Kia Neill: Summit County artist Kia Neill led the community through an interactive photo-sharing art project during the summer of 2018. Residents shared photos of Summit County living through social media via #silverthorneARThunt, and Neill wheat-pasted the images in public locations throughout Silverthor ne. Many pastings can still be viewed around town in popular locations such as the Silverthorne Performing Arts Center outdoor stage and Red Buffalo Café patio. A final digital collage of photography was created with the distorted images that were pasted on different surfaces, such as rocks and concrete, as the paper tore, wrinkled and weathered. The photos can be found layered in the final #silverthorneARThunt print, a work that reflects the atmosphere and character of the Summit County experience. The collage, an infused dye-sublimation aluminum print, can be found on rotating display in Silverthorne’s public buildings.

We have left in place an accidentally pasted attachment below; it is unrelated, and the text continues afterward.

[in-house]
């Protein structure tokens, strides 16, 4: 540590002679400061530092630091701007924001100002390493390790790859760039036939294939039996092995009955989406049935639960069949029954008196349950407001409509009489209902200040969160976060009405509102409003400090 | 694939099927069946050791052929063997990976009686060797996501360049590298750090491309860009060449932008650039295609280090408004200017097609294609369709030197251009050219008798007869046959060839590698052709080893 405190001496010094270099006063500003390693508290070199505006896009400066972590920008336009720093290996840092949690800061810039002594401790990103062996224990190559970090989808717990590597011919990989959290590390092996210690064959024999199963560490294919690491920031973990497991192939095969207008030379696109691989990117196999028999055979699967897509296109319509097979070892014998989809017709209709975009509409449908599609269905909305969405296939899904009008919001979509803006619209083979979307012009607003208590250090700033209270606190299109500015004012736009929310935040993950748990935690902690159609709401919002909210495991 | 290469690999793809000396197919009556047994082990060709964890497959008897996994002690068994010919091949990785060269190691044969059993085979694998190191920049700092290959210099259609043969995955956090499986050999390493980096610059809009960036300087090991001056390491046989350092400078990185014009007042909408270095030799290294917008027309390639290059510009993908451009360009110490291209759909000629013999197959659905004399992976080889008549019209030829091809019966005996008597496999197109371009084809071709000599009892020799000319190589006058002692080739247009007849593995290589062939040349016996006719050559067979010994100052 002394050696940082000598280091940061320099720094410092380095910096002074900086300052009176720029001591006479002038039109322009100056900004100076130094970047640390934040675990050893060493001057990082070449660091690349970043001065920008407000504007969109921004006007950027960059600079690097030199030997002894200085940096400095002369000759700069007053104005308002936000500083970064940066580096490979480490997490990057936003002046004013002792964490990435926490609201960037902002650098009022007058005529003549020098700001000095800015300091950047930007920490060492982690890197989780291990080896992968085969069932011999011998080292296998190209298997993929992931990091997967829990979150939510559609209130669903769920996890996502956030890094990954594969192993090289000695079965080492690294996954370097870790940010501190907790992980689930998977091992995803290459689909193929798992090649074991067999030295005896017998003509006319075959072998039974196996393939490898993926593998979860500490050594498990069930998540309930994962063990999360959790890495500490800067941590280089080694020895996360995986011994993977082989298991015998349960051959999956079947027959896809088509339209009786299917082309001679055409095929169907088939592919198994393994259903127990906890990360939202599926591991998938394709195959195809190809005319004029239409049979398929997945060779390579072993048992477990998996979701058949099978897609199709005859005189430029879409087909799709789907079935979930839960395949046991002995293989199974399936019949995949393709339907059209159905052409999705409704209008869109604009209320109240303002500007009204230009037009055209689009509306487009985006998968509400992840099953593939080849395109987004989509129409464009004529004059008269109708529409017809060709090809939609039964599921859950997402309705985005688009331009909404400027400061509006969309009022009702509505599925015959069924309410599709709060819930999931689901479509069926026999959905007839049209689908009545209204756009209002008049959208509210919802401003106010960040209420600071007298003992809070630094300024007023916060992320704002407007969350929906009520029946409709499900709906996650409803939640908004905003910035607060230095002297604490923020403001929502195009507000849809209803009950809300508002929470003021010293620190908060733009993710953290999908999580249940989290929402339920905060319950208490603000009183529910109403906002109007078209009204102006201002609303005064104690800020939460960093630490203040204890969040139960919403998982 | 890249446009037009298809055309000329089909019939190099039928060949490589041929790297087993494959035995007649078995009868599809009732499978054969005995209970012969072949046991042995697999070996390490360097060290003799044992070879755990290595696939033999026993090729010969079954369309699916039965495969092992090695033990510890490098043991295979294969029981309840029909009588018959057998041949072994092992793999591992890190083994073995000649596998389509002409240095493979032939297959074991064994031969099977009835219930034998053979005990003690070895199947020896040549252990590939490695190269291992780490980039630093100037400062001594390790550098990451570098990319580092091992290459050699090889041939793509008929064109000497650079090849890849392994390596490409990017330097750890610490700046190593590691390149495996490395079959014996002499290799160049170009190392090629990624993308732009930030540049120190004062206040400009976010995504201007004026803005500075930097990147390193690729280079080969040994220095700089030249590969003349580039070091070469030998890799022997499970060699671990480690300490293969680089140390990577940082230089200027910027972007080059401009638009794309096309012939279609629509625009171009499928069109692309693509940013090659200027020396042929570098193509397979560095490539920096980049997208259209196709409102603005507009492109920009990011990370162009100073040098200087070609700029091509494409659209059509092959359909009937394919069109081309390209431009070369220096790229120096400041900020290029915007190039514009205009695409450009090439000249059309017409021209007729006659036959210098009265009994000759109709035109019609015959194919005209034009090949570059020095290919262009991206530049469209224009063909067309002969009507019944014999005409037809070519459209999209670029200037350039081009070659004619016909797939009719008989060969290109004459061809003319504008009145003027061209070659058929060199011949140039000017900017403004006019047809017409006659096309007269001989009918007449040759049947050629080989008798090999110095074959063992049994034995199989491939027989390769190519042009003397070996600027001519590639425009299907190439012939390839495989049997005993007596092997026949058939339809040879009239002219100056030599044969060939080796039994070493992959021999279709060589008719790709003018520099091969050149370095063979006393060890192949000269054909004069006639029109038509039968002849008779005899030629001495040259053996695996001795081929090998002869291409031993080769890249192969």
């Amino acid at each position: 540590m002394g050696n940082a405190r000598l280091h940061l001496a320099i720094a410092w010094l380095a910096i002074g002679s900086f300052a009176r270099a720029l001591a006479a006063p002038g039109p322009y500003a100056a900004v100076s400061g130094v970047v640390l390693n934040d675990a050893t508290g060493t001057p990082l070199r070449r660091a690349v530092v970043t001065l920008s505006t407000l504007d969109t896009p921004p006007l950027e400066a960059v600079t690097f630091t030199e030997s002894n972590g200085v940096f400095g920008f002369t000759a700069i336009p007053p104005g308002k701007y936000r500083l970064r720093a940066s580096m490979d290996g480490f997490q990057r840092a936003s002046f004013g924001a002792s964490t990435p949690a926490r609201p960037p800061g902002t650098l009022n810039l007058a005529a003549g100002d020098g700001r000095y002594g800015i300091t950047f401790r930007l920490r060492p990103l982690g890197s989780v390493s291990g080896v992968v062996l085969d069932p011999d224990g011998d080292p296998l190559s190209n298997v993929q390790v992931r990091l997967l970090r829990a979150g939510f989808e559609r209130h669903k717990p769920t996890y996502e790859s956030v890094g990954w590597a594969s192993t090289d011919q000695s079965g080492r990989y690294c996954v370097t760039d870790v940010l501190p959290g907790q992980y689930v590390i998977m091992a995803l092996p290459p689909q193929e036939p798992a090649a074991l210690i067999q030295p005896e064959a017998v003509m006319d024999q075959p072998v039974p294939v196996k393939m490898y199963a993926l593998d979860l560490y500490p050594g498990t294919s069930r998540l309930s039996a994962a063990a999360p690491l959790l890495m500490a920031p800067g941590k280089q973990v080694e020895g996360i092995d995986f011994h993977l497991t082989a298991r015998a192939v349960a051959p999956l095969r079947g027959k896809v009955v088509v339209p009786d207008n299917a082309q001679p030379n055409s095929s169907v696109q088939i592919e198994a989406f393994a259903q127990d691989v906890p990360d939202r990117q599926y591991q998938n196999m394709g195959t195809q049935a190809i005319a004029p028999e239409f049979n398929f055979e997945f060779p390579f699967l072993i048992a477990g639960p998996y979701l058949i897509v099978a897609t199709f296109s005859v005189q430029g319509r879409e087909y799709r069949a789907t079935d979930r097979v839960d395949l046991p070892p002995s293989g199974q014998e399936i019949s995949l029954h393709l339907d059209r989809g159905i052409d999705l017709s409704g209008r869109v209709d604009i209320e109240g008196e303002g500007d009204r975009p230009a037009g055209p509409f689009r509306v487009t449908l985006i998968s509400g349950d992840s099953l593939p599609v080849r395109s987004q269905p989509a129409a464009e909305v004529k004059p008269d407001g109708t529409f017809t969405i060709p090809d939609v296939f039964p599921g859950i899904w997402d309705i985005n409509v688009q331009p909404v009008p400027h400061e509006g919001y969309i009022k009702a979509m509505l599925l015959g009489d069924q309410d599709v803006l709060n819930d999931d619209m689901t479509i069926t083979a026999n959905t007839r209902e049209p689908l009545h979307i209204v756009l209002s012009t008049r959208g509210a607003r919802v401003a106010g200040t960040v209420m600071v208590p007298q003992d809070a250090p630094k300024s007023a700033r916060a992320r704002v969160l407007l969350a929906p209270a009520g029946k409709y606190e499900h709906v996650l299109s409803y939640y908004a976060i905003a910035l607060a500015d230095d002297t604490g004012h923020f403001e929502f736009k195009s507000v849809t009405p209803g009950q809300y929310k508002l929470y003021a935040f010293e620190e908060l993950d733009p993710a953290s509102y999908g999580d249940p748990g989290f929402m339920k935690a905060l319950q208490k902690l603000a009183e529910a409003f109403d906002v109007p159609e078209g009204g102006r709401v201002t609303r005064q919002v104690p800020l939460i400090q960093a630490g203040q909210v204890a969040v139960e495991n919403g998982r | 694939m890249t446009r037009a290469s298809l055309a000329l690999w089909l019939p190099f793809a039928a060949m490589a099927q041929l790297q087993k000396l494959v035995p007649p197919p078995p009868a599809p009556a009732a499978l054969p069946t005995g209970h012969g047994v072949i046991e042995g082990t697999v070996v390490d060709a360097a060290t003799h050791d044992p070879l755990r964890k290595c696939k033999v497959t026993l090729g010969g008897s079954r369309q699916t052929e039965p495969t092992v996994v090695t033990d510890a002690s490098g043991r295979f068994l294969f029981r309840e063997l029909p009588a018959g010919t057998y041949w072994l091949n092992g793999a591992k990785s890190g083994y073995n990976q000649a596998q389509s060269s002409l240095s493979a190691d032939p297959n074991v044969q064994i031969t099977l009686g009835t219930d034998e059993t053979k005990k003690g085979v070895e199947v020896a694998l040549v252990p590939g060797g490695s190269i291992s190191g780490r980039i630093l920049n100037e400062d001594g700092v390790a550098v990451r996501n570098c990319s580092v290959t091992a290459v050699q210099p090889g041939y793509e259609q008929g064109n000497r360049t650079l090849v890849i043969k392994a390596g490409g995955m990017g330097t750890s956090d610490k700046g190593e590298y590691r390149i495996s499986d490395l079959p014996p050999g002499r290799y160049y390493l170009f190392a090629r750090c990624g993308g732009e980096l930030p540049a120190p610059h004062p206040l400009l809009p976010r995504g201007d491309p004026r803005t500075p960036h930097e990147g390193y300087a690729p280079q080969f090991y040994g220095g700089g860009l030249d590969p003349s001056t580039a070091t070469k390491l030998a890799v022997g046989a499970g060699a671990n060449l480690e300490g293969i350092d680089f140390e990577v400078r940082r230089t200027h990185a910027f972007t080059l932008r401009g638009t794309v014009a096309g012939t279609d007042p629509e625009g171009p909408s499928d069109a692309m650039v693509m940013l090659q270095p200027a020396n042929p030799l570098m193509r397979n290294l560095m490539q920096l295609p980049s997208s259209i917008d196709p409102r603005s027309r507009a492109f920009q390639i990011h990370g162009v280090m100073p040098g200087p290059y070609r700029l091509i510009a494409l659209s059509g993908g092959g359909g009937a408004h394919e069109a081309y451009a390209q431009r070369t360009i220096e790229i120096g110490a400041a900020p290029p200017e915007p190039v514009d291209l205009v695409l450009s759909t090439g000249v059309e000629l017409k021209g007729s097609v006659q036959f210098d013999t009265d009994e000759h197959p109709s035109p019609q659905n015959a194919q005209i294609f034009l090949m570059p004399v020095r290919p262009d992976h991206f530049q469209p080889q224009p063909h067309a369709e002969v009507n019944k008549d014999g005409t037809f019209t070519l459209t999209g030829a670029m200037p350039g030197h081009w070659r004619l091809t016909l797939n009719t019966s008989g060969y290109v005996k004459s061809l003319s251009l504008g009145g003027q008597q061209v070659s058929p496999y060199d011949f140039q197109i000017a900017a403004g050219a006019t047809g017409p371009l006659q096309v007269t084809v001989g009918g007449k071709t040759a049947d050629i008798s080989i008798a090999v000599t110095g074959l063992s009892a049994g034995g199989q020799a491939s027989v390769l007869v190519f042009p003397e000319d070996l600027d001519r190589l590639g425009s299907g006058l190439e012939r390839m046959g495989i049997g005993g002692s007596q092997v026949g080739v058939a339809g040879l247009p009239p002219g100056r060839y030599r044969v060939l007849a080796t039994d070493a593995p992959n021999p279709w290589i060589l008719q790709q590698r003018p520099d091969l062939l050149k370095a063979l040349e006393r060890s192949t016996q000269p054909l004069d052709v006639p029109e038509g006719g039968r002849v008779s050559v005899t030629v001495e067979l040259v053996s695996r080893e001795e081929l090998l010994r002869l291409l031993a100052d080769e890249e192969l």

We are proud to have featured the following artists and works as part of the Town of Silverthorne's Public Art Program: 

 Community Works:

  • Before I Die: An oversized, interactive community art board inspired by artist Candy Chang.
  • Snowy Peaks High School Public Art Piece: Muralists Jaime Molina and Pol Corona worked with the students of Snowy Peaks High School to create a dynamic public art piece that was displayed during Youth Art Month at the Silverthorne Performing Arts Center.
  • The Silverthorne Art Wall: A community art project showcasing the talents of 24 local Summit County artists (seven of whom were youth) that included digital reproductions of each artist’s work wrapped on aluminum panels.
  • Unity Project: This interactive community project consisted of 32 posts, each with identifiers such as “I’m a parent,” “I speak English as a second language,” “I identify as LGBTQ,” etc. Participants tied colorful yarn to posts that reflect their identities. Their yarn intertwined with others to create a web of interconnectedness. In the end, we see that we are all connected by something, and it's our diversity that builds a strong and vibrant community.